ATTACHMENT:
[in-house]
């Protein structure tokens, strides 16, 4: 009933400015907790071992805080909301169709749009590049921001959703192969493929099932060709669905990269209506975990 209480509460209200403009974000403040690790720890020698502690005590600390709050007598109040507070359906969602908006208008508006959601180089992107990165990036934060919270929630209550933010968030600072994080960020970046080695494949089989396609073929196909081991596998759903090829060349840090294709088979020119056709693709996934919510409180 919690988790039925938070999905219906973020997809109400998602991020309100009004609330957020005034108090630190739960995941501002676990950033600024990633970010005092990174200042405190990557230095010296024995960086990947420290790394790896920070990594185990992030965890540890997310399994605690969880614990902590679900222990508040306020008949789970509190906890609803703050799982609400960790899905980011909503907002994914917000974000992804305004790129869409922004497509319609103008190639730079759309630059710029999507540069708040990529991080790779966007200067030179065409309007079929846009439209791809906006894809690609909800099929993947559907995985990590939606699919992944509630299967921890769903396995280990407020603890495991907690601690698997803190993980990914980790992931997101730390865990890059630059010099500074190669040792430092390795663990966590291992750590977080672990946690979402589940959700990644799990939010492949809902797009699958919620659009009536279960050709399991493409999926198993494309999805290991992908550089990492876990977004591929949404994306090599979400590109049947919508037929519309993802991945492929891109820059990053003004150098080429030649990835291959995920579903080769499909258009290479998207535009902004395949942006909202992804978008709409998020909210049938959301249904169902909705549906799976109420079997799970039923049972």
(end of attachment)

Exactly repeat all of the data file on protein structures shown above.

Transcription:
[in-house]
């Protein structure tokens, strides 16, 4: 009933400015907790071992805080909301169709749009590049921001959703192969493929099932060709669905990269209506975990 209480509460209200403009974000403040690790720890020698502690005590600390709050007598109040507070359906969602908006208008508006959601180089992107990165990036934060919270929630209550933010968030600072994080960020970046080695494949089989396609073929196909081991596998759903090829060349840090294709088979020119056709693709996934919510409180 919690988790039925938070999905219906973020997809109400998602991020309100009004609330957020005034108090630190739960995941501002676990950033600024990633970010005092990174200042405190990557230095010296024995960086990947420290790394790896920070990594185990992030965890540890997310399994605690969880614990902590679900222990508040306020008949789970509190906890609803703050799982609400960790899905980011909503907002994914917000974000992804305004790129869409922004497509319609103008190639730079759309630059710029999507540069708040990529991080790779966007200067030179065409309007079929846009439209791809906006894809690609909800099929993947559907995985990590939606699919992944509630299967921890769903396995280990407020603890495991907690601690698997803190993980990914980790992931997101730390865990890059630059010099500074190669040792430092390795663990966590291992750590977080672990946690979402589940959700990644799990939010492949809902797009699958919620659009009536279960050709399991493409999926198993494309999805290991992908550089990492876990977004591929949404994306090599979400590109049947919508037929519309993802991945492929891109820059990053003004150098080429030649990835291959995920579903080769499909258009290479998207535009902004395949942006909202992804978008709409998020909210049938959301249904169902909705549906799976109420079997799970039923049972």